Step 4: Choosing the right REALTOR®

Free services for home buyers – In 2019, smart shoppers when selecting a REALTOR® know better than they use to. Because of the advent of the internet and self-research, no longer are people choosing to work with someone who is just a friend of a friend. Smart companies now do a ton of up-front research and analyze local data to help buyers hire the best agent.

What questions should I ask – While there are many questions, here are some Transactly favorites to help select the best buyers agent for you: How many homes have you closed in the last 6 months? Can you provide me with referrals? What is your marketing and/or negotiation strategy? Do you work with a team? Do you have a transaction coordinator checklist to help guide us to closing? What technologies do you use to improve the client experience

Does your agent give you free money? – Seriously. This is one of the most missed questions prior to selecting an agent is… Do I qualify for a buyer agent commission rebate? If so, how to do find out who offers this rebate?

Step 5: Working with your REALTOR®

Attend Open Houses & Tour homes – According to National Association of Realtors Research Department, the average home buyer in the US looks at 1 house per week over 10 weeks before making an offer on a home. Attend lots of open houses! Learn what exactly you’ll love and what you won’t.

Visit during on and off peak hours – After you find a home you love, it’s time to really analyze the home during in and off peak hours. What does the neighborhood feel like at 7am on a Wednesday, what does it sound like at 11:30pm on a Saturday? Believe me, you’ll want to know.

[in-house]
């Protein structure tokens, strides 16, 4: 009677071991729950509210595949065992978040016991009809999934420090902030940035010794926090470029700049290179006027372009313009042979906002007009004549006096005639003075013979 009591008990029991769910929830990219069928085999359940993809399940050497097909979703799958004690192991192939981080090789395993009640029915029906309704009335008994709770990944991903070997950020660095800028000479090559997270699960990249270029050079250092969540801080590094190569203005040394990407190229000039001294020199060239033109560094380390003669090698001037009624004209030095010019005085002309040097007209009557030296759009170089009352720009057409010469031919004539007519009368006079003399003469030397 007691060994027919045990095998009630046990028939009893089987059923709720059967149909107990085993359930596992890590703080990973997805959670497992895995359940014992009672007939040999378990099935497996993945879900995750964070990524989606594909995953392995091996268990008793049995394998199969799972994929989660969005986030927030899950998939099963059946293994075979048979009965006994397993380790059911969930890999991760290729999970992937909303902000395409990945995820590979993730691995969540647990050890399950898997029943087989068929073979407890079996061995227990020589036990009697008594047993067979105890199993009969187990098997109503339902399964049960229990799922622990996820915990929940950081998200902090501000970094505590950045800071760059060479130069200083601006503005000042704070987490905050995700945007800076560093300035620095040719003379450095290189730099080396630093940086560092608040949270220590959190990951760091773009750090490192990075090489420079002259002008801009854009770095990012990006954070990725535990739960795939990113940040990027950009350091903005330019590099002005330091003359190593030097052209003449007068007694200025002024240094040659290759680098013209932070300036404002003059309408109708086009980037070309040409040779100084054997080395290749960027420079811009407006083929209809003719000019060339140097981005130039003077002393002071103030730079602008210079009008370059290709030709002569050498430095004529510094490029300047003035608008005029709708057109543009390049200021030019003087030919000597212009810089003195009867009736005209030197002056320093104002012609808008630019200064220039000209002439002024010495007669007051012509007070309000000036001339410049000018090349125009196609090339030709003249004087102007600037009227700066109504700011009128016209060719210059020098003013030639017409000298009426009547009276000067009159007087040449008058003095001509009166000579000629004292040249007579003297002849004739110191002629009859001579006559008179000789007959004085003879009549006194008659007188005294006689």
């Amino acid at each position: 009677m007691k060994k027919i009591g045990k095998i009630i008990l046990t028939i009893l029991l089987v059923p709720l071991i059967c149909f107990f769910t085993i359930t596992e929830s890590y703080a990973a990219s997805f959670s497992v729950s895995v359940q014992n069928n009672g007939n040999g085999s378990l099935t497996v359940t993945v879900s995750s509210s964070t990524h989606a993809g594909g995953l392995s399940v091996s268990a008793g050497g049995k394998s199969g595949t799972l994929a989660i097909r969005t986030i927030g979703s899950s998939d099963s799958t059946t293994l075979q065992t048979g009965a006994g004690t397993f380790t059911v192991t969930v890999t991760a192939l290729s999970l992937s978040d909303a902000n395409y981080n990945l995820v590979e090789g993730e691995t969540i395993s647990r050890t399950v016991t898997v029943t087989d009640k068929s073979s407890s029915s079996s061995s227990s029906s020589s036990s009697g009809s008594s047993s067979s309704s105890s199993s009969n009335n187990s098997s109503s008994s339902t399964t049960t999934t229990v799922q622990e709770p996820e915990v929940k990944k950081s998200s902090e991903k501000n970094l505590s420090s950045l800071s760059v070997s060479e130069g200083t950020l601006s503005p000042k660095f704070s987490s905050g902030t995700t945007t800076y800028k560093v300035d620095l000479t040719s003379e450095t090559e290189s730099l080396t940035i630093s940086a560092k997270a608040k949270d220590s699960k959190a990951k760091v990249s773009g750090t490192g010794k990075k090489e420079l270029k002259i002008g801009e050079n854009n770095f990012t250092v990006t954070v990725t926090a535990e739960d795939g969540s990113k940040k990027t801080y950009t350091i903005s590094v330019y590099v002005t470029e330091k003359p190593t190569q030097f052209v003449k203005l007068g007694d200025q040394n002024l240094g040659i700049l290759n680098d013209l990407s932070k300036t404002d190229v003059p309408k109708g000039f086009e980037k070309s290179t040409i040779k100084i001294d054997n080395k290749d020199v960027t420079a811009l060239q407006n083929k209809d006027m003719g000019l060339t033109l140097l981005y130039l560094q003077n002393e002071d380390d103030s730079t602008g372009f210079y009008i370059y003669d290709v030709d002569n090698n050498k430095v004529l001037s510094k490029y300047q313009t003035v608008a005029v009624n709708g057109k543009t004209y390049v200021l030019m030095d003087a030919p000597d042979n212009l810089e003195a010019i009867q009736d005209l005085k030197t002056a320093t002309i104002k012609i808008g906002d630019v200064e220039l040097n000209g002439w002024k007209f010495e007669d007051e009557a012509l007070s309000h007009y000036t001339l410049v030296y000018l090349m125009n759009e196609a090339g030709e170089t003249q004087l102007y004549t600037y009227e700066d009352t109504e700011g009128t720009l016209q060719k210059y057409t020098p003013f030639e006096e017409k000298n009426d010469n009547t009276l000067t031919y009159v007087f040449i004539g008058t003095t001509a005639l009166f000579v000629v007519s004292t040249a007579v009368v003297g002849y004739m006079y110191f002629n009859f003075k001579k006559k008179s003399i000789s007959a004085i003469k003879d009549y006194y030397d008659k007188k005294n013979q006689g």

Make a purchase offer – If the home you’re making an offer on seems like it will be a competitive one, you can try to tip the edge in your favor by appealing to the seller’s emotions. A hand written personal letter attached with the offer about what the home means to you and your family will go a long way.

Step 6: Analyzing Inspections

Hire an inspector – After you’ve made a purchase offer, you’ll need to hire an inspector. An inspector will check the following areas to ensure they are up to code, so you can with confidence confirm that offer you recently made. The inspection typically includes: roof, windows, doors, attic, plumbing, electrical, walls, ceilings, floors, foundation, and HVAC. You can hire additional inspection types for pests, septic, radon, and various other important items. 

Step 7: Renegotiations

Double check – Is everything okay? This is the time to check. If any issues arise during inspections, you may be able to renegotiate the purchase price of the home. If you’re unable to change the purchase price, you might be able to ask the seller to pay for repairs. Doing your homework pays off.

Step 8: Hire an Appraiser

Ensure Accuracy – You think you know what you made an offer on, but how sure are you? Hiring an appraiser will help to make sure your offer is comparable to other offers in the area. Many times,  your lender will require one.

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Step 9: Working with your Title Company

Establish an Escrow Account – If you haven’t already done your research about what to know about title companies, the short version is that they are a neutral third party that will help keep funds safe and distribute them appropriately at the end.

Choose the right homeowners insurance – How much coverage you do you want? You’ll need to think about the structure of the home, coverage for your personal belongings, and any liability insurance.

Step 10: Sealing the Deal

Sign Documents – The day of closing, you can expect to sign the following documents: settlement statement, the deed, the promissory note, and mortgage paperwork.

Get the keys -Thanks for checking out the ultimate first time home buyer checklist. Congrats! You’re all set. Now you just need to hire movers and start planning your new life.